Lululemon shorts are a staple in my closet. I wear them nonstop all summer. Their speed shorts are a long-time favorite, but lululemon phased them out in favor of the new speed up shorts. During this transition, they made some big changes in their flagship shorts. Although I wear both styles, they’re not the same shorts at all.
If you shop secondhand on sites like eBay or Poshmark, oftentimes you’ll find items are mislabeled. Since lulu’s transition from speed shorts to the new speed up shorts, I constantly see speeds for sale labeled as speed ups, and vice versa. The problem is, the fit is totally different! So if you like one but not the other, or if you need a different size in the two styles, how can you be confident you’re purchasing the style you want?
Fortunately, there are a couple of simple checks that will steer you in the right direction every time, and they’re really easy to look for.
The differences highlighted in this post are only what you can see from the outside. The inside of the shorts reveal a couple other differences as well. Plus, there’s a whole host of differences in how the two styles fit. If you’re looking for info on those fit and design differences, you’ll find it in this post.
In all the photos below, the pink is the classic speed short. The purple is the newer speed up short. See if you can spot the difference in the photos.
Note: there are several other styles of lululemon shorts out there that are sometimes confused with speed/speed up shorts, such as the turbo run shorts, groovy run shorts, and run times shorts. Since this source of confusion is not as common, this post doesn’t highlight those style differences.
Clue #1: front seam
Looking at the front of the shorts, where are the seams? Speed up shorts have a vertical seam that runs to the hem of the front of the shorts. Speed shorts have a curved seam that ends at the back panel, “connecting” the front and back of the shorts. Notice that the seam on speed ups is much more prominent since it’s closer to the center of the short.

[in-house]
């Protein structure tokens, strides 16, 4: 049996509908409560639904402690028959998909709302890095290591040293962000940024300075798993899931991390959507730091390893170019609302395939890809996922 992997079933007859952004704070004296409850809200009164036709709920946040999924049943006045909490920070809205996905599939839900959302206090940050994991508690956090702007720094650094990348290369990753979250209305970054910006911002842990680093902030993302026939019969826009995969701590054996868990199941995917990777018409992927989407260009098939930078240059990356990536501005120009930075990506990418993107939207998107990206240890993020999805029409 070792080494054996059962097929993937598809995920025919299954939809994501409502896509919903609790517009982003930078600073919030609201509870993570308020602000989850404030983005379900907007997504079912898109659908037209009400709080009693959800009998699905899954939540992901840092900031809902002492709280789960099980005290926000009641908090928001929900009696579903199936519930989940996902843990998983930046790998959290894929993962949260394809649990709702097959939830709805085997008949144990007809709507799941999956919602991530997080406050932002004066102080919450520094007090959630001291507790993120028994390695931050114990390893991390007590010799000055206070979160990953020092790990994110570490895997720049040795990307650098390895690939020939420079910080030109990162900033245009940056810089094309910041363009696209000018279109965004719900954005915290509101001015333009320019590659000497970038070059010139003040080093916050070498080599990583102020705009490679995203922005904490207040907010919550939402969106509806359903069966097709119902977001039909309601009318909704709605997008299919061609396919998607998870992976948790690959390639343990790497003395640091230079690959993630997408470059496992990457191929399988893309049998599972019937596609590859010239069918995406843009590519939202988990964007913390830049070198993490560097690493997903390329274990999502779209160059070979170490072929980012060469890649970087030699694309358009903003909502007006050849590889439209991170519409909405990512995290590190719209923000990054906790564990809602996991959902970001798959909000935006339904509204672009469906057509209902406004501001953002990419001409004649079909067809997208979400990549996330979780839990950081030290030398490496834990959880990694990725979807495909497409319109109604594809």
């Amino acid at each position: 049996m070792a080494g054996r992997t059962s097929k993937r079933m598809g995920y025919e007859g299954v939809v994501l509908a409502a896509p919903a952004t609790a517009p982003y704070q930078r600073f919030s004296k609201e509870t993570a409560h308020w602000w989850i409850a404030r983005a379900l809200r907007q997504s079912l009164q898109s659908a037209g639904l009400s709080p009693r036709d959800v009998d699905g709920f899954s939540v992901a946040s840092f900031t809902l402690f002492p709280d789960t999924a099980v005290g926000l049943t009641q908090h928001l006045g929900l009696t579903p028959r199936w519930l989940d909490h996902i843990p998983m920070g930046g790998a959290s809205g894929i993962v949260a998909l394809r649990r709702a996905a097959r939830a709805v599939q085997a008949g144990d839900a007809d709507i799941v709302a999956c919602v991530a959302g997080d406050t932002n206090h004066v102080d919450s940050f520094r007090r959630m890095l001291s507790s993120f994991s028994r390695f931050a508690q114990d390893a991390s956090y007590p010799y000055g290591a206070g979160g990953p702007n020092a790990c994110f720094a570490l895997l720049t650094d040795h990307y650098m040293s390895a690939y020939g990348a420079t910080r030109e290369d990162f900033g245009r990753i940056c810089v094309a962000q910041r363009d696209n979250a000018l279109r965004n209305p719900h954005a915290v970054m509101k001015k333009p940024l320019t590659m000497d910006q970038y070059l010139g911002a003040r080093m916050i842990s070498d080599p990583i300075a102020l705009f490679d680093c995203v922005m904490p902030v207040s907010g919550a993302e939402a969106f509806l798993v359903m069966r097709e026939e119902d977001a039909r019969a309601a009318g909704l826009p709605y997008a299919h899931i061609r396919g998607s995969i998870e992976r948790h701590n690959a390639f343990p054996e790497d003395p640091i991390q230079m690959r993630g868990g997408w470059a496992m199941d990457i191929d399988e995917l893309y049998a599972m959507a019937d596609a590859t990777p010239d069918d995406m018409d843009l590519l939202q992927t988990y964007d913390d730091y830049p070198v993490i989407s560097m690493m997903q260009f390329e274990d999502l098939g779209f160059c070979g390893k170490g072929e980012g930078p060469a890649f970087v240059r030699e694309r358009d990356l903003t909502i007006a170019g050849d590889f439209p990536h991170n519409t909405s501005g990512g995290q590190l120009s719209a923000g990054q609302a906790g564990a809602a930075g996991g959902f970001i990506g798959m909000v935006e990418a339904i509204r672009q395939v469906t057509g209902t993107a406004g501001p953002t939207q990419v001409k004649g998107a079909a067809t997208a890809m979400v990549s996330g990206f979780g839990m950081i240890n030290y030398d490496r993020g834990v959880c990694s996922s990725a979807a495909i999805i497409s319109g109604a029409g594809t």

Clue #2: back zipper
If you see the dangly zipper style, they’re speeds. Sometimes the looped zipper accent is missing on older speed shorts, but the style of the zipper base and pull is still different. The speed up zipper pull is a plastic stick that lays flush against the zip pocket. The zipper pull on classic speeds looks similar to a soda can opener and dangles more freely as the photo above shows.
Clue #3: back seam
Take a look at the back of the speed short: the rear seams run past the vent, terminating at the waistband and hem. On the speed up short, the seam terminates at the vent. Above the vent, speed ups do not have seams.
Clue #4: trim style
This difference is subtle, but noticeable if you look at the shorts up close. On classic speed shorts, the trim is a separate piece from the shorts. This makes the trim slightly raised, and you can see a slight edge where the fabric ends. This makes the trim more prominent at both the vent and the hem. On speed up shorts, the trim is totally flush with the rest of the shorts and is made of the same fabric. In that sense, the trim isn’t really trim at all, it’s just an area marked by a very tiny seam. Because of this difference, it’s extremely rare to see speed up shorts with contrasting trim, but it’s a very common styling element for speed shorts.
P.S. You might also like: how to tell the difference between 2-way and 4-way stretch speed shorts.